​Volume of the first part = V
Volume of the second part =​3V

It is given that the walls are diathermic. So, temperature of the two parts is equal. Thus,
T1 = T2 = T
Let pressure of first and second parts be P1 and P2, respectively.

For first part:Applying equation of state, we getP1V=nRT                                        …1For second part:Applying equation of state, we getP23V=nRT                                   …2    Dividing eq. 1 by eq. 2, we getP1VP23V=1⇒P1P2=31⇒P1:P2=3:1

Question 12:

Find the rms speed of hydrogen molecules in a sample of hydrogen gas at 300 K. Find the temperature at which the rms speed is double the speed calculated in the previous part.

Answer:

Here,
Temperature of hydrogen gas, T = 300 K
Molar mass of hydrogen, M​0 = 2 g/mol=0.002 kg /mol
We know,

C=3RTM0⇒C=3×8.3×3000.002⇒C=1932.6 ms-1In the second case, let the required temperature be T.
​
Applying the same formula, we get

3×8.3T0.002=2×1932.6⇒T=1200 K

Question 13:

A sample of 0.177 g of an ideal gas occupies 1000 cm3 at STP. Calculate the rms speed of the gas molecules.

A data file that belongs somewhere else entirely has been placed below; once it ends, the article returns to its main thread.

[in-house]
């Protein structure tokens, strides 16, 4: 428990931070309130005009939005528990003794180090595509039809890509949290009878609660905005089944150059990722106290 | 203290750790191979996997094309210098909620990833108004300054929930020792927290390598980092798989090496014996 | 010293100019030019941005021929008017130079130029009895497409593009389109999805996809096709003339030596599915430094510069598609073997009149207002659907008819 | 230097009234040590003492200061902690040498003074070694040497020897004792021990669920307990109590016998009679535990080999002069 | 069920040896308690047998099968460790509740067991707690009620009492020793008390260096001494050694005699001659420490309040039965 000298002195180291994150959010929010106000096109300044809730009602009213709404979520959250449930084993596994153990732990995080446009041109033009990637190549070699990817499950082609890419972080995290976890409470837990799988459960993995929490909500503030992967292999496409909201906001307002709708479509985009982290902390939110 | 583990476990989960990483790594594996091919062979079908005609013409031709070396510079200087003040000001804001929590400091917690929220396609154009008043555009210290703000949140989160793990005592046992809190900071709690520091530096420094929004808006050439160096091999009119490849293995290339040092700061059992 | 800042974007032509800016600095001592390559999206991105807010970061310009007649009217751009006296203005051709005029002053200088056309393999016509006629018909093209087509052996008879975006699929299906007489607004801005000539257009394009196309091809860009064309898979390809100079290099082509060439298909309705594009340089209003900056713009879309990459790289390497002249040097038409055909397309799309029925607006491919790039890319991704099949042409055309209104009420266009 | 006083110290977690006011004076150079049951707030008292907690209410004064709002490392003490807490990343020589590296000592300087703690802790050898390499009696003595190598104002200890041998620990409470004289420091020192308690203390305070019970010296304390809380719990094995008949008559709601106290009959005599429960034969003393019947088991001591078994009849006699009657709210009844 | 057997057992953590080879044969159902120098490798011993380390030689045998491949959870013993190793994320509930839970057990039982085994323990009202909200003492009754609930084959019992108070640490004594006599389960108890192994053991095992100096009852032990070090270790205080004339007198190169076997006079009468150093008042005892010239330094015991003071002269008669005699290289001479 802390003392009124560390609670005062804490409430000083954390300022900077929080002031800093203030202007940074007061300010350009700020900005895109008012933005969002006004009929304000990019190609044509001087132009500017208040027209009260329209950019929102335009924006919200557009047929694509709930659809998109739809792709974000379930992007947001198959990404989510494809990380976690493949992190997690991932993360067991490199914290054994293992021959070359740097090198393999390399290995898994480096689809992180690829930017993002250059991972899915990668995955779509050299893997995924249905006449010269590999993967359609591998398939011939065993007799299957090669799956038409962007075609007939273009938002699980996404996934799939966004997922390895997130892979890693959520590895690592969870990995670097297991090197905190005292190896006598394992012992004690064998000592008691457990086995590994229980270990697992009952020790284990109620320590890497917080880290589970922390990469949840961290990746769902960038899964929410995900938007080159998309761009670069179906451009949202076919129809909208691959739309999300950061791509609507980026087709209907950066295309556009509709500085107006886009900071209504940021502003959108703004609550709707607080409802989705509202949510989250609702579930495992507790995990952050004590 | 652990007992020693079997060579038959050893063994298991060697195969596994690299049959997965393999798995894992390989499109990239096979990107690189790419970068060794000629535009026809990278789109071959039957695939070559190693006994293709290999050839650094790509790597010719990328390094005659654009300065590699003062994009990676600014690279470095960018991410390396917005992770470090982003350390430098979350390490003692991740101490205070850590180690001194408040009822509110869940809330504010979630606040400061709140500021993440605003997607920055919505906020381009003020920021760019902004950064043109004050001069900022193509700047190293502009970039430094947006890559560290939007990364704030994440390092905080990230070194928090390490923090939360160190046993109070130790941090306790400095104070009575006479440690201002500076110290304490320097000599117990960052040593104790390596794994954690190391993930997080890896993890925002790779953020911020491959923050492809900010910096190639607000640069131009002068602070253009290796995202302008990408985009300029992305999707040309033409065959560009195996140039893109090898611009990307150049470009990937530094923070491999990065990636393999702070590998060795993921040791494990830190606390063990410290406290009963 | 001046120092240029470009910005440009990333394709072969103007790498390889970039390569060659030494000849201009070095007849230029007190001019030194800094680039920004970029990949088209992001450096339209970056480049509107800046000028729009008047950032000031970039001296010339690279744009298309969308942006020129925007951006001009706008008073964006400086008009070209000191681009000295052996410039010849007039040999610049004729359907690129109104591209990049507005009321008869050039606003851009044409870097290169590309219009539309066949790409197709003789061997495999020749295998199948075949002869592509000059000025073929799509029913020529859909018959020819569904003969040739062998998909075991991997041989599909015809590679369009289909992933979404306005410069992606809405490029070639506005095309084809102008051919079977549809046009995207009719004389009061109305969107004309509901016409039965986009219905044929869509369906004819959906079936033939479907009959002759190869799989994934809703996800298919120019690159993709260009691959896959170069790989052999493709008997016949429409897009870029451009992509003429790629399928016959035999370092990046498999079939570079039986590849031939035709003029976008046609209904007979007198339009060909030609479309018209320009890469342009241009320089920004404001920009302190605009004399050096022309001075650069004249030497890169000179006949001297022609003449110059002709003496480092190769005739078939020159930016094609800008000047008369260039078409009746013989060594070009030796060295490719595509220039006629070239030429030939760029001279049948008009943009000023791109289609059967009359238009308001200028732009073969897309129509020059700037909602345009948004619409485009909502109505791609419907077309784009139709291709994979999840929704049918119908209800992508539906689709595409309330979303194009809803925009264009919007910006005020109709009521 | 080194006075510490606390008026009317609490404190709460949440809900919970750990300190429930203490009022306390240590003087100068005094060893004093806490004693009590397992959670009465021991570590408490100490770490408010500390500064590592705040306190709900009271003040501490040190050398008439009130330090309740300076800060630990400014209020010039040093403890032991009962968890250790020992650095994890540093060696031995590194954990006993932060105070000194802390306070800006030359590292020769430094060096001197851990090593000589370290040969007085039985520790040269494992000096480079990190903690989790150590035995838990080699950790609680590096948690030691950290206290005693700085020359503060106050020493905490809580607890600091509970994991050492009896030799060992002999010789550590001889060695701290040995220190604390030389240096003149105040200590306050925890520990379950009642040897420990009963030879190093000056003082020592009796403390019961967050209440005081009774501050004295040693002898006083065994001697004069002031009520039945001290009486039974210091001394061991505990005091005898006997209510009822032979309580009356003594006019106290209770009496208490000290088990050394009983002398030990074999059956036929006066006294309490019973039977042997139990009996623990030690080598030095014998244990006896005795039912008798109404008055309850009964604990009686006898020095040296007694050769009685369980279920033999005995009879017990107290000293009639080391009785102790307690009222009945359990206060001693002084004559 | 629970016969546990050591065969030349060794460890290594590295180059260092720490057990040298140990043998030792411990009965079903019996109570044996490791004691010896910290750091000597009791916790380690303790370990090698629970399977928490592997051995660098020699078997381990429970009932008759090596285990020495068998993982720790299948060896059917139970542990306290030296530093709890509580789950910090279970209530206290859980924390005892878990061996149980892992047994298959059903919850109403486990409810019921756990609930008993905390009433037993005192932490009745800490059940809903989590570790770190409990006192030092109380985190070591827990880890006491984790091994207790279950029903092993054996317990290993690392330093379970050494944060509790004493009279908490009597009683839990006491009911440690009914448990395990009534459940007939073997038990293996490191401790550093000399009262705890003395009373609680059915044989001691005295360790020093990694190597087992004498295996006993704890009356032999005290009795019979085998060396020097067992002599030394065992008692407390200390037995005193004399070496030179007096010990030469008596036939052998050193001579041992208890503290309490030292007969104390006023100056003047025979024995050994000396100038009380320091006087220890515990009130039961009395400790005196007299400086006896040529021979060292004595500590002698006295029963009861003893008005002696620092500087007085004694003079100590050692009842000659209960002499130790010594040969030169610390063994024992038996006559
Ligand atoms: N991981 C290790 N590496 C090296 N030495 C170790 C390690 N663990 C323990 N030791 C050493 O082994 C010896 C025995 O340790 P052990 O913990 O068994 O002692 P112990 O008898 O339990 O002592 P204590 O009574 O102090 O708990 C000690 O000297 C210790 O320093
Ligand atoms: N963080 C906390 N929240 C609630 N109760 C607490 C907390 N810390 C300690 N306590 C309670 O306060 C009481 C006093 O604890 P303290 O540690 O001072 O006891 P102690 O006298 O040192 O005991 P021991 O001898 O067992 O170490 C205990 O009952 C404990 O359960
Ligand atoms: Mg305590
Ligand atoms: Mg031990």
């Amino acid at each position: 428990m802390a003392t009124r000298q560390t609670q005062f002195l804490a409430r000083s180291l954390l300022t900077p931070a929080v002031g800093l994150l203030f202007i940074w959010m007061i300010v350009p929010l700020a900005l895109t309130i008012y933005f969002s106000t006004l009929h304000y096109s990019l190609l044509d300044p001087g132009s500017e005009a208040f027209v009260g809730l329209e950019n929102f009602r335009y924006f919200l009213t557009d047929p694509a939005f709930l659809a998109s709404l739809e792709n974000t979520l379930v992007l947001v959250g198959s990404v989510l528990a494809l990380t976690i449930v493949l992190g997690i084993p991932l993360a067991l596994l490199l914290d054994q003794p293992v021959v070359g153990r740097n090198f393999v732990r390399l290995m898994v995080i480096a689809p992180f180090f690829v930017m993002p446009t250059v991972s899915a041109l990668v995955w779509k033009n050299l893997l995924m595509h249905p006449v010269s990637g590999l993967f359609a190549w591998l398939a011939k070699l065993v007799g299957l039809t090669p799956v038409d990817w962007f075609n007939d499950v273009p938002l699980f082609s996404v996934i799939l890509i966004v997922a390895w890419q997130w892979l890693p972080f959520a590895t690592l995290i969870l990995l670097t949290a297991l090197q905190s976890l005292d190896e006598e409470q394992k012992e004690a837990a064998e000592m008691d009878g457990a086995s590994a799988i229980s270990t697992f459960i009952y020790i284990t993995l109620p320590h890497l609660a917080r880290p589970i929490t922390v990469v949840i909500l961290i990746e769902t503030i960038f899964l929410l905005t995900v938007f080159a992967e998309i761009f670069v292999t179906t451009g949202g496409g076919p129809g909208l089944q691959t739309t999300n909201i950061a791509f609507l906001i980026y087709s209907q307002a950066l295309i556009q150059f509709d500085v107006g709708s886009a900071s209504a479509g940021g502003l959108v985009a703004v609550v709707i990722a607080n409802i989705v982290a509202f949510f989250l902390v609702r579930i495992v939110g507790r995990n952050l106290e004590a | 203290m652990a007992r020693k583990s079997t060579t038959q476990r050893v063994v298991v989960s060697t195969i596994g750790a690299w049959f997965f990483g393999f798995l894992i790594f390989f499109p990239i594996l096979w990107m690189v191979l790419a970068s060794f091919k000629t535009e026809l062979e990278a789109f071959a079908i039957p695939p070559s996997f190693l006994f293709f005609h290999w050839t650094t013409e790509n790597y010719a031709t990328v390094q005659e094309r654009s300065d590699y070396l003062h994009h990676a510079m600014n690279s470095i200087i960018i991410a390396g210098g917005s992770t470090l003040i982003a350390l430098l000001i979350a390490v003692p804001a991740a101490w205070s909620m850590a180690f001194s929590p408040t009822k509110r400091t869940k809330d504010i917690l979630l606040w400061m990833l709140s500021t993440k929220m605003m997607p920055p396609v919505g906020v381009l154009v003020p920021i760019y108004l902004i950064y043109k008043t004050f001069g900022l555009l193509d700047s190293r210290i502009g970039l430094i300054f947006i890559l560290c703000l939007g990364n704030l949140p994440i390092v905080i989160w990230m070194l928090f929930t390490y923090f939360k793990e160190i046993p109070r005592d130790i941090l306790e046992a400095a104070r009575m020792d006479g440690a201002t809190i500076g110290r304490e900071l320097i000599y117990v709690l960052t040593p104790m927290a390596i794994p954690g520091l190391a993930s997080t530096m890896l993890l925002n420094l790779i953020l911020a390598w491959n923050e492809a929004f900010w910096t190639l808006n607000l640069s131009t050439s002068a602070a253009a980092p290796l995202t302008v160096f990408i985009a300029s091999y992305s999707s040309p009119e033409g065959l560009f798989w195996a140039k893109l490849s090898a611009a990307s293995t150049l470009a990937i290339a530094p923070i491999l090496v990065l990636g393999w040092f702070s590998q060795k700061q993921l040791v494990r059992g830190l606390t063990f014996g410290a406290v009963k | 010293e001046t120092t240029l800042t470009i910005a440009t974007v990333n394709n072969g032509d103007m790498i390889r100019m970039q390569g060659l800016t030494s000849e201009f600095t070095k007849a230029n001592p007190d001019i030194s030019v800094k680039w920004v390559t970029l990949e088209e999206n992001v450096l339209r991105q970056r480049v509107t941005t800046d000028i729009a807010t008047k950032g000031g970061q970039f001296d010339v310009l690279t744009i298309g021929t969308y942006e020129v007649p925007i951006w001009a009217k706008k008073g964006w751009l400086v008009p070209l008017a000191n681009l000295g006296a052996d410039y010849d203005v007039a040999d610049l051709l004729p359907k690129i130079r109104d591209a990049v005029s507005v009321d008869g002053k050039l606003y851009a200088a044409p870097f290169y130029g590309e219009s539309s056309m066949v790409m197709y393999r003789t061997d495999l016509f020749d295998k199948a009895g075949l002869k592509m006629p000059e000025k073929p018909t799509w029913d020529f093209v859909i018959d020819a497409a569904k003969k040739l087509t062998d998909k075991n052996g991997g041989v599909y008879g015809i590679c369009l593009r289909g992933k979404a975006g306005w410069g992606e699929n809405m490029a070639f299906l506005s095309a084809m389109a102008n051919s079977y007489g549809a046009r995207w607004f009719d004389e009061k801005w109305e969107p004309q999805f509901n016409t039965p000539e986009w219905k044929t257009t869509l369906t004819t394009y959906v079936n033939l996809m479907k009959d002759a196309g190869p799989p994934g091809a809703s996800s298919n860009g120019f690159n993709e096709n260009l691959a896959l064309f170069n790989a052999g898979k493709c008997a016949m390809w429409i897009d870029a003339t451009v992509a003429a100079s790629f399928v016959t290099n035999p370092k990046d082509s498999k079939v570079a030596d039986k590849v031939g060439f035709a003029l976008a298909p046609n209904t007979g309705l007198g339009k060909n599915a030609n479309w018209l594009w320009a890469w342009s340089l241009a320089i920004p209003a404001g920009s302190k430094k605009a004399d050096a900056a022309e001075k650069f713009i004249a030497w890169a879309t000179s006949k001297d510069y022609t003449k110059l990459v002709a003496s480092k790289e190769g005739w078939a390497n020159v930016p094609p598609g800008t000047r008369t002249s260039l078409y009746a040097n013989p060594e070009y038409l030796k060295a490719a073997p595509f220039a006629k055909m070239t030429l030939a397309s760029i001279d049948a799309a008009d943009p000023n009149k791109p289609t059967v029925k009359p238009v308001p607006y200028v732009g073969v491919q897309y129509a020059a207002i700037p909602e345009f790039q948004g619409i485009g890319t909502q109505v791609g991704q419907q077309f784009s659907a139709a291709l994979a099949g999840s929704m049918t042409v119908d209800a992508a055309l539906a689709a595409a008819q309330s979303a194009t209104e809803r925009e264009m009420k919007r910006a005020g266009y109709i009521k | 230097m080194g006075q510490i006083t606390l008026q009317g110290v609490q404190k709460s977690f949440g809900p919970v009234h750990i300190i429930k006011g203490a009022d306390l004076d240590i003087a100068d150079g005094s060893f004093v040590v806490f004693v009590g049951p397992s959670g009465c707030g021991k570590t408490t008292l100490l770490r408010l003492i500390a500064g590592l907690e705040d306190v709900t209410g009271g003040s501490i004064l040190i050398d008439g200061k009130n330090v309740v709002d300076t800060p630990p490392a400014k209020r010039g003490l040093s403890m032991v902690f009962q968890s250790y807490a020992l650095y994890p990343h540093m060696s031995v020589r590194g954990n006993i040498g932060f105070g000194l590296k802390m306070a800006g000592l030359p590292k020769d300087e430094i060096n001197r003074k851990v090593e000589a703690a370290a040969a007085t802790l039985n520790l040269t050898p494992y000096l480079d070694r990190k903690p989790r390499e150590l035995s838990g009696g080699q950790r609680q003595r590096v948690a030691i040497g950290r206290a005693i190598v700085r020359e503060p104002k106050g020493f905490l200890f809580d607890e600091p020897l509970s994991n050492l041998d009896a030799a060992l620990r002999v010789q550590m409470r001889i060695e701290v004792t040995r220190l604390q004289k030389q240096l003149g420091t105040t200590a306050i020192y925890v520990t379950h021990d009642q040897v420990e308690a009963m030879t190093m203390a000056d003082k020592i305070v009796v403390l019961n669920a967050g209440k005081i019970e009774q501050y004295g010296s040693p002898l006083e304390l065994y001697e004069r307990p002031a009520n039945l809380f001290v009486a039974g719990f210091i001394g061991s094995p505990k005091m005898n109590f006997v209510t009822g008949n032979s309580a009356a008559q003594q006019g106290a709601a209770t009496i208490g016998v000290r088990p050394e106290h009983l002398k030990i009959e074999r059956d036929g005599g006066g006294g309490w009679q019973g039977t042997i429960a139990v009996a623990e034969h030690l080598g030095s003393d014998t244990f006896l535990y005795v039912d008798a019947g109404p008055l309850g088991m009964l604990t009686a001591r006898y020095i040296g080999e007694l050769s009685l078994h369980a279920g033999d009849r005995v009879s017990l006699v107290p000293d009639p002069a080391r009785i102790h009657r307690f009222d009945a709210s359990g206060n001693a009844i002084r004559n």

Answer:

Here,
V = 10-3 m3
Density = 0.177 kgm-3
P = 105pa

C=3Pρ=3×1050.177                    =1301.9 ms-1

Question 14:

The average translational kinetic energy of air molecules is 0.040 eV (1 eV = 1.6 × 10−19 J). Calculate the temperature of the air. Boltzmann constant k = 1.38 × 10−23 J K−1.

Answer:

We know from kinetic theory of gases that the average translational energy per molecule is

32kT.
Now,
Eavg= 0.040 eV =

0.040×1.6×10-19=6.4×10-21J

6.40×10-21=32×1.38×10-23×T⇒T=23×6.40×10-211.38×10-23=309.2 K

Question 15:

Consider a sample of oxygen at 300 K. Find the average time taken by a molecule to travel a distance equal to the diameter of the earth.

Answer:

Here,Vavg=8RTπM=8×8.83×3003.14×0.032=445.25 m/sWe know,T=DistanceSpeed=6400000×2445.25=28747.83 h3600=7.985 h=8 h

Question 16:

Find the average magnitude of linear momentum of a helium molecule in a sample of helium gas at 0°C. Mass of a helium molecule = 6.64 × 10−27 kg and Boltzmann constant = 1.38 × 10−23 J K−1.

Answer:

Here,
​m = 6.64 × 10−27 kg
T = 273 K

Average speed of the He atom is given byVavg=8kTπm=8×1.38×10-23×2733.14×6.64×10-27=1202.31We know,